EIAs and the process and substance of international law
Government officials, when required to make a decision that has potential consequences for the natural environment, are faced with the daunting task of having to integrate political, scientific and normative considerations into a unified decision-making process. Where the decision in question has the potential to impact the environment of another state, or where the possible impact is to a resource of global common concern, decision-makers may have to account for the political, scientific and normative views of affected states, affected persons within other states, and the wider international community, including international organizations and nongovernmental actors. How decision-makers account for these considerations, the conditions under which they are required to account for them and the modalities by which these considerations are brought into domestic decision-making processes, are among the questions this book seeks to address. My interest is with the operation of a set of institutionalized decision-making arrangements commonly referred to as environmental impact assessment (EIA). In particular, this book is concerned with the employment of EIA processes in domestic decision-making processes to address environmental issues that have international dimensions.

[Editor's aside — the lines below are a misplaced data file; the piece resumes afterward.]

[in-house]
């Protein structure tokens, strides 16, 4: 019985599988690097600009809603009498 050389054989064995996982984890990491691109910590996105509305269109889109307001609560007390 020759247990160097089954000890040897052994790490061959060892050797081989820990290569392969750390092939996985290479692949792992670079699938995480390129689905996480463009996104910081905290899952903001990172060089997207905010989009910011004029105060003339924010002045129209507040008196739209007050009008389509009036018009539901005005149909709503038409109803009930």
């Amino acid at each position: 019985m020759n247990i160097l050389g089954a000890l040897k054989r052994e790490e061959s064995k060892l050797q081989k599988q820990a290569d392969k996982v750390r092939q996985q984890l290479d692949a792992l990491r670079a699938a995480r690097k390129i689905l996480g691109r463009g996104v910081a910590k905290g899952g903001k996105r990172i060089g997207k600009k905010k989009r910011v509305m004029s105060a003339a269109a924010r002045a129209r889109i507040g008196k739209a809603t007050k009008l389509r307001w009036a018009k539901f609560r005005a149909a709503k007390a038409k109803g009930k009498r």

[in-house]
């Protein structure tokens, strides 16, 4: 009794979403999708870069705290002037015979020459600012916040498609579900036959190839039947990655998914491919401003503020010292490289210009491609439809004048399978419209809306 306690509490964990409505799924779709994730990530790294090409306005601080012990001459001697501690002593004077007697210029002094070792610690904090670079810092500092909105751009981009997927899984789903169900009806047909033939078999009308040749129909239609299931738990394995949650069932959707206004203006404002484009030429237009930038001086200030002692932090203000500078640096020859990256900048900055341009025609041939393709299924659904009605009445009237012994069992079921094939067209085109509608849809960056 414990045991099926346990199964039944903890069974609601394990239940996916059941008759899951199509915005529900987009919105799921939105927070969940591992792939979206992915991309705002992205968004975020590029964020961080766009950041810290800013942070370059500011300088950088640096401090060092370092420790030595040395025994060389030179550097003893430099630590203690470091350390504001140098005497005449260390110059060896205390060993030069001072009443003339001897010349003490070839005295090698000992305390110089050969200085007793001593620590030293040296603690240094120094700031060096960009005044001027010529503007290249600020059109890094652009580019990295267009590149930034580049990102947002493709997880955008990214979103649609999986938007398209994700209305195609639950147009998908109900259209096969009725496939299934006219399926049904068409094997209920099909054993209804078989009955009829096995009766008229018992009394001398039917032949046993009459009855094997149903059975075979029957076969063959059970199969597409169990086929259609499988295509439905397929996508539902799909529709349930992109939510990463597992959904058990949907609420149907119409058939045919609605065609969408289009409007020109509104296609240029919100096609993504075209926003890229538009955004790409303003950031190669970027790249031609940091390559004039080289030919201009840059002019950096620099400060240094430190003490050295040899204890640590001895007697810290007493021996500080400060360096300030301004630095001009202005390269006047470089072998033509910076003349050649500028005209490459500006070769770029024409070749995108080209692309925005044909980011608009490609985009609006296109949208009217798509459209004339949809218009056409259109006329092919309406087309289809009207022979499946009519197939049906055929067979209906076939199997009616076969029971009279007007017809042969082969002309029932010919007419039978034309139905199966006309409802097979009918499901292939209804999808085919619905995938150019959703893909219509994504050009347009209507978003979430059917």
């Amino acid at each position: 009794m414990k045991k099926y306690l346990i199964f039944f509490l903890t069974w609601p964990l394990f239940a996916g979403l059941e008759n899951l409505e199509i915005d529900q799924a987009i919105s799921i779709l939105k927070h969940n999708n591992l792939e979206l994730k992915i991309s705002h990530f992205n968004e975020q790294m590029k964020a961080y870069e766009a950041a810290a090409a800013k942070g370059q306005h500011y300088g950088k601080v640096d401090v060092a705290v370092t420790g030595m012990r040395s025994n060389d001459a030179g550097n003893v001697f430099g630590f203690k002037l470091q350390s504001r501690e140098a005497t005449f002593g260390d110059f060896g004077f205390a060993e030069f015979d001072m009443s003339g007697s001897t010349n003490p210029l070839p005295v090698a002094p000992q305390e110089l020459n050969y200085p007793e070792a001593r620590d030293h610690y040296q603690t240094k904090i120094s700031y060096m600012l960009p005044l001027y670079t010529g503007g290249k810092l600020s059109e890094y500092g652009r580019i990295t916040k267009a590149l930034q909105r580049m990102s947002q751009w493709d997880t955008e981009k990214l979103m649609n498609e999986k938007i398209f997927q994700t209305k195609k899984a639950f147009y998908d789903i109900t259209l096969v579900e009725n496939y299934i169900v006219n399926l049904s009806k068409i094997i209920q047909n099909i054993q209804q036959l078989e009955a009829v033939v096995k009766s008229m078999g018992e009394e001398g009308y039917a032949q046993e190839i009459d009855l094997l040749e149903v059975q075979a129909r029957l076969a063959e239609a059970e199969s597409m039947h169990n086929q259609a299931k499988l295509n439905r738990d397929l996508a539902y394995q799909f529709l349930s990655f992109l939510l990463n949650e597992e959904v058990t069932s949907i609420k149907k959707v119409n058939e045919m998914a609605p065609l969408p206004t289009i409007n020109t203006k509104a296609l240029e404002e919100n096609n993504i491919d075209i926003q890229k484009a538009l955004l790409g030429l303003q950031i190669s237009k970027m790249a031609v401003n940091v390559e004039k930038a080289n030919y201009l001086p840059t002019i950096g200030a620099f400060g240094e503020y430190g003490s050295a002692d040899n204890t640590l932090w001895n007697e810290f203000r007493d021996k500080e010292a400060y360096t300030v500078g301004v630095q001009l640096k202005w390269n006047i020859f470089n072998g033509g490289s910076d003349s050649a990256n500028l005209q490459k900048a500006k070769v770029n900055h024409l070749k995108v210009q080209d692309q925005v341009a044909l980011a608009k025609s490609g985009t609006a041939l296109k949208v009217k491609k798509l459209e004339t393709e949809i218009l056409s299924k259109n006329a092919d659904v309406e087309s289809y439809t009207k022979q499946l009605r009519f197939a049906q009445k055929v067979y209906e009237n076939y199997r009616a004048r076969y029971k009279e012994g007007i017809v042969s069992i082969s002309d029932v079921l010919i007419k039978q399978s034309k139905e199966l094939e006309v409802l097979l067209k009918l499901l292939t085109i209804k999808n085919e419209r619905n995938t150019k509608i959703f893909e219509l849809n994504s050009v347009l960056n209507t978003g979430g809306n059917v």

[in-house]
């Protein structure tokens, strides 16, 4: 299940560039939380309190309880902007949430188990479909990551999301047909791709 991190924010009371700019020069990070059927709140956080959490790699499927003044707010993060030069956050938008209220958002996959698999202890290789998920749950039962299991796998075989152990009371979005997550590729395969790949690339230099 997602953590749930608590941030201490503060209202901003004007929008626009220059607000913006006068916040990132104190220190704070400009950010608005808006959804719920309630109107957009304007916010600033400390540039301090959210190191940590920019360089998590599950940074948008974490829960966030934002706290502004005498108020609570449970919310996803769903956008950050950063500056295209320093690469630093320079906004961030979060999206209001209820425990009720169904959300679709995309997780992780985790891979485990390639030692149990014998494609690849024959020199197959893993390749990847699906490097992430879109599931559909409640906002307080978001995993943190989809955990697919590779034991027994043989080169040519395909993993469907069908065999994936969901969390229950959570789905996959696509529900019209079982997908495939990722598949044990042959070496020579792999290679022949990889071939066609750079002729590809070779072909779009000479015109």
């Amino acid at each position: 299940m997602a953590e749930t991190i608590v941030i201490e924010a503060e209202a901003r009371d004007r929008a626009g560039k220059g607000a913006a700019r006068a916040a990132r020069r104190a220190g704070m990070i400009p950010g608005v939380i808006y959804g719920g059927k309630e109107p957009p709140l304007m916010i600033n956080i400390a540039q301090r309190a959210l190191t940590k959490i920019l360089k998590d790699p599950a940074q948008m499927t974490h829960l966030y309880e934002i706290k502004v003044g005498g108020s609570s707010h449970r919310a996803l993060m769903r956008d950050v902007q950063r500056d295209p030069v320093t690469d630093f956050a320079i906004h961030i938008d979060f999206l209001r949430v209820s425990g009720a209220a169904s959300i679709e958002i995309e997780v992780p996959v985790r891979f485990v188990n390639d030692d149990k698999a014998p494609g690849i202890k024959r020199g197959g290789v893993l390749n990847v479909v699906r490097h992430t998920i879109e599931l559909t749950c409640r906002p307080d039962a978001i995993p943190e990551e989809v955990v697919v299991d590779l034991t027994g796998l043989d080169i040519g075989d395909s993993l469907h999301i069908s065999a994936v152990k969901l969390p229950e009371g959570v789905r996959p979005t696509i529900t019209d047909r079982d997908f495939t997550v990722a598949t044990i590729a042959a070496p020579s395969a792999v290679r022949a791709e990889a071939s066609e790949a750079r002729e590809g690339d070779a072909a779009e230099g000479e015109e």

The central idea that animates the EIA process, that decisions affecting the environment should be made in light of a comprehensive understanding of their effects, is straightforward enough. Yet, when EIA was introduced in the United States in 1969, it was considered a significant innovation to the domestic policy-making landscape.